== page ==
Gather ‘round, youngsters, and learn about the long-ago day when restaurant chains would all but hold a parade and declare a national holiday when they added a menu item. There was none of this special-for-a-weekend stuff. The unveiling of an item like Chicken McNuggets or the McDLT was a blockbuster event. Ditto for the extension into a new style of pizza, or the addition of a new variety of taco.
Imagine the hoopla that was mustered when a big brand changed its core product. No wonder some of the most-talked about introductions of the last two decades came from a player that had to change its name to accommodate a major rollout. KFC (nee Kentucky Fried Chicken) clearly ruled the roost on shoot-the-moon changes.
We forget today about products like the Colonel’s Rotisserie Gold (a 1990s non-fried chicken), Oven Roasted Twister (more recent non-fried chicken), Tender Roast (still more non-fried), Kentucky Grilled Chicken (ditto), Hot Wings (freezer-to-fryer wings that showed blood marks because of being frozen), Skinless, and Chicken Little chicken sliders, to name just a few.
Now comes considerable hoopla for yet another alternative to the chain’s mainstay product: Boneless fried chicken, or what sounds like supersized chicken fingers or nuggets. This from a chain that prompted the industry to coin a clumsy bit of jargon—bone-in chicken—to label the sector that KFC largely cultivated and long dominated (the fried chicken sector is now dominated, by of all concepts, McDonald’s, courtesy of its various nuggets and bites.)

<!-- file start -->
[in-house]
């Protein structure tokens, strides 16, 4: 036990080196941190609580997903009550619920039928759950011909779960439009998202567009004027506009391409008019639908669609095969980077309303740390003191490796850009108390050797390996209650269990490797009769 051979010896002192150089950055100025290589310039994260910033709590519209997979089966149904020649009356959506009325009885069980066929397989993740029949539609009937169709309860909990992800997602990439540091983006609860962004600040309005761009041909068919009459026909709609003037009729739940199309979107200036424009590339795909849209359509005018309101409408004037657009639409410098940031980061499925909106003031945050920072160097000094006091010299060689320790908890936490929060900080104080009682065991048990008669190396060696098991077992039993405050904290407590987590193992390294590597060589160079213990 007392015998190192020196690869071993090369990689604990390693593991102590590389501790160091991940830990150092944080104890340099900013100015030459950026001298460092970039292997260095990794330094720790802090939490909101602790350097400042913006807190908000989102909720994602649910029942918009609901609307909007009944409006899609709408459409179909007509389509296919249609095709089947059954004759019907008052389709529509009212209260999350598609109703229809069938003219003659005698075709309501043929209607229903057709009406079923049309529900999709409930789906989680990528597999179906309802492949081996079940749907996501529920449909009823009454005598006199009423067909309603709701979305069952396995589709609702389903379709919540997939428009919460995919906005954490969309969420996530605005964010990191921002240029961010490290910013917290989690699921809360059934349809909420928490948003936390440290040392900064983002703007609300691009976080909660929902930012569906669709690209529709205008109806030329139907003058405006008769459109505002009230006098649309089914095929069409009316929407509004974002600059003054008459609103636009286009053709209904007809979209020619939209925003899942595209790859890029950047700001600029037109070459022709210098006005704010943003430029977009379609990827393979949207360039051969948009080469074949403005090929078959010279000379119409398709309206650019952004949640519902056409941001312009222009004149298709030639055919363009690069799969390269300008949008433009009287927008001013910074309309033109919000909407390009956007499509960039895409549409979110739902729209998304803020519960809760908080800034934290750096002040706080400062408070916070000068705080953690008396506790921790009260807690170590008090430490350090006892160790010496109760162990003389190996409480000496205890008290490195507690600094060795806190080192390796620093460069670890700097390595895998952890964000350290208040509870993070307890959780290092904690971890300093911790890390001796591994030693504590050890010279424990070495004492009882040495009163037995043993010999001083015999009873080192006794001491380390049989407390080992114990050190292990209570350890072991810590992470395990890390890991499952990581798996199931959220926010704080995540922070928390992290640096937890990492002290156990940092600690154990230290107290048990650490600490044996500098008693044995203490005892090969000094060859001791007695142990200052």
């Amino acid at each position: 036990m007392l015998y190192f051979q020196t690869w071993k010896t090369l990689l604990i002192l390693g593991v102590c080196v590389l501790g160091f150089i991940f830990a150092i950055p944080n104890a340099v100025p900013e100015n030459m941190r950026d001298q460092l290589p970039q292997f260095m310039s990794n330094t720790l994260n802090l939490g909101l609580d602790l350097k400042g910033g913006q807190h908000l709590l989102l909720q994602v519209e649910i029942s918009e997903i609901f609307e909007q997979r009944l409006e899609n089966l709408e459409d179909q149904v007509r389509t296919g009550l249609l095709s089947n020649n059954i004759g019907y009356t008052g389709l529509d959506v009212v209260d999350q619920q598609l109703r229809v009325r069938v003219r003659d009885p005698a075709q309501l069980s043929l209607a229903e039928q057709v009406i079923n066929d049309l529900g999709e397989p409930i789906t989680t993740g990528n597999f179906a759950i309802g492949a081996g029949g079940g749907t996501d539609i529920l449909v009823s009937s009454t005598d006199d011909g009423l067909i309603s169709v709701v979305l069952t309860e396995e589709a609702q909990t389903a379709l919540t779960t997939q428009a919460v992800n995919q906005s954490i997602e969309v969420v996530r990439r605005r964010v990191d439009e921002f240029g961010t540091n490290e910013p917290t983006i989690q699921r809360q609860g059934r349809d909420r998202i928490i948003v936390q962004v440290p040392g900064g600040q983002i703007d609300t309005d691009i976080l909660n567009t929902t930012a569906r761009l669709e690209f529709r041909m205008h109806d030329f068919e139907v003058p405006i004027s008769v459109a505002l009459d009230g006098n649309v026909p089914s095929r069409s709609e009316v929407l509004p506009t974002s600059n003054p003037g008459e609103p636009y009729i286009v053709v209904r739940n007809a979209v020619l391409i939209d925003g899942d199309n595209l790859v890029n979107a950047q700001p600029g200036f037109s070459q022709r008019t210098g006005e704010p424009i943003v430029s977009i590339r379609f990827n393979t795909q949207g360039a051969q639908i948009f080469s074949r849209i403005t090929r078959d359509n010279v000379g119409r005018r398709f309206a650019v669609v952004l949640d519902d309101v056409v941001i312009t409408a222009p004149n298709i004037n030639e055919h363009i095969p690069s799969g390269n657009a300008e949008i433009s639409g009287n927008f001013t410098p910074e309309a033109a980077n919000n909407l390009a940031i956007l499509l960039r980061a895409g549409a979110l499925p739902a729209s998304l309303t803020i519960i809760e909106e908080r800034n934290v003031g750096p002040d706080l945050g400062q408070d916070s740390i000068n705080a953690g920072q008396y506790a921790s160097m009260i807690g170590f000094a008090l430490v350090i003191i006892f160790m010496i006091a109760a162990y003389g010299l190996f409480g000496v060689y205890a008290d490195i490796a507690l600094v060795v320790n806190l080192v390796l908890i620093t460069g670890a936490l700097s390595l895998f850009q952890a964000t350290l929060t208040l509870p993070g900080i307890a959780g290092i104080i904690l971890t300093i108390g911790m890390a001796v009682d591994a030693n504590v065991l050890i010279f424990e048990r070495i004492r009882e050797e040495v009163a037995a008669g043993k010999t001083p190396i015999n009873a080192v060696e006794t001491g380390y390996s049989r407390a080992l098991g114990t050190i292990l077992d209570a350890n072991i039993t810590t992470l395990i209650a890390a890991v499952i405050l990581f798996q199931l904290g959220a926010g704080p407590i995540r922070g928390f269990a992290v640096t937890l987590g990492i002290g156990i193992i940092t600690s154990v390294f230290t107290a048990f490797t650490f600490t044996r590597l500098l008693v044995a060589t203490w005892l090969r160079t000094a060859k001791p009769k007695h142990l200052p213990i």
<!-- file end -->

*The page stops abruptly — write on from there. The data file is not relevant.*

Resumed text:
KFC’s publicity machine is chugging at full bore for the Friday introduction, which, like so many earlier rollouts, is being hailed as a turning point for a chain that’s clearly had its challenges.
Maybe this will be indeed be a game-changer. KFC’s parent, Yum! Brands, has hit gold with recent products for its other restaurant holdings. Consider the new Doritos tacos added at Taco Bell. Or think back to the pasta dishes that Pizza Hut added a few years ago. Management thought the pasta line would eventually generate an additional billion dollars in sales, and I for one believed them. The promised value and convenience seemed perfectly attuned to the times.
But management soon spoke with far more reserve about the pastas, just as KFC toned down the bluster about Kentucky Grilled Chicken (which, by the way, was roasted, not grilled. But, hey, that’s marketing.)
Will boneless chicken be the long awaited silver bullet? Maybe. But until time proves if market evaluations were on the money, I’d counsel the brand not to think of changing its name to KBC.